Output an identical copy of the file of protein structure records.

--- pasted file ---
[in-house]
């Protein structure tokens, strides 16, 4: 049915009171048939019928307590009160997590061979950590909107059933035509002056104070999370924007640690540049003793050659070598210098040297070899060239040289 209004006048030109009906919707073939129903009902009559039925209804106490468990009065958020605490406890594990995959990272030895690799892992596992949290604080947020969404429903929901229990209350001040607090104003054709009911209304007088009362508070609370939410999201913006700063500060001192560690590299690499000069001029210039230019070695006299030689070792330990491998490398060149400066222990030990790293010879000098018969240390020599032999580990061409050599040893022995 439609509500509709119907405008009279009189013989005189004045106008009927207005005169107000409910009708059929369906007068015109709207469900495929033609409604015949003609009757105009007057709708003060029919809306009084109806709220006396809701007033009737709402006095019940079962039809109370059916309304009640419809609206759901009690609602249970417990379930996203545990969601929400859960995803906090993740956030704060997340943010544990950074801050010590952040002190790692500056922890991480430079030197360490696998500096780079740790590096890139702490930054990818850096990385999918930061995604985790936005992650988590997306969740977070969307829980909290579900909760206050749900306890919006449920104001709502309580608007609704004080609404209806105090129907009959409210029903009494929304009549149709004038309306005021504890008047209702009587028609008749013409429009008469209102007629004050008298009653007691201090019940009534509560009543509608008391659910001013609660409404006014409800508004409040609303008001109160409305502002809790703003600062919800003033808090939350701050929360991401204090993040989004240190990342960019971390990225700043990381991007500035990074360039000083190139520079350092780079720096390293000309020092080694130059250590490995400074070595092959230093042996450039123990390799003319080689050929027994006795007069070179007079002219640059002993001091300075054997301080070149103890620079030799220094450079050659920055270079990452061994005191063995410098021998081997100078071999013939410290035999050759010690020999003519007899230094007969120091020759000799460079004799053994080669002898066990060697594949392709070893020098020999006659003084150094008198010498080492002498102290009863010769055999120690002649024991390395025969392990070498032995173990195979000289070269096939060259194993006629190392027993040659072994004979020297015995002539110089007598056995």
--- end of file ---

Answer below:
[in-house]
């Protein structure tokens, strides 16, 4: 049915009171048939019928307590009160997590061979950590909107059933035509002056104070999370924007640690540049003793050659070598210098040297070899060239040289 209004006048030109009906919707073939129903009902009559039925209804106490468990009065958020605490406890594990995959990272030895690799892992596992949290604080947020969404429903929901229990209350001040607090104003054709009911209304007088009362508070609370939410999201913006700063500060001192560690590299690499000069001029210039230019070695006299030689070792330990491998490398060149400066222990030990790293010879000098018969240390020599032999580990061409050599040893022995 439609509500509709119907405008009279009189013989005189004045106008009927207005005169107000409910009708059929369906007068015109709207469900495929033609409604015949003609009757105009007057709708003060029919809306009084109806709220006396809701007033009737709402006095019940079962039809109370059916309304009640419809609206759901009690609602249970417990379930996203545990969601929400859960995803906090993740956030704060997340943010544990950074801050010590952040002190790692500056922890991480430079030197360490696998500096780079740790590096890139702490930054990818850096990385999918930061995604985790936005992650988590997306969740977070969307829980909290579900909760206050749900306890919006449920104001709502309580608007609704004080609404209806105090129907009959409210029903009494929304009549149709004038309306005021504890008047209702009587028609008749013409429009008469209102007629004050008298009653007691201090019940009534509560009543509608008391659910001013609660409404006014409800508004409040609303008001109160409305502002809790703003600062919800003033808090939350701050929360991401204090993040989004240190990342960019971390990225700043990381991007500035990074360039000083190139520079350092780079720096390293000309020092080694130059250590490995400074070595092959230093042996450039123990390799003319080689050929027994006795007069070179007079002219640059002993001091300075054997301080070149103890620079030799220094450079050659920055270079990452061994005191063995410098021998081997100078071999013939410290035999050759010690020999003519007899230094007969120091020759000799460079004799053994080669002898066990060697594949392709070893020098020999006659003084150094008198010498080492002498102290009863010769055999120690002649024991390395025969392990070498032995173990195979000289070269096939060259194993006629190392027993040659072994004979020297015995002539110089007598056995």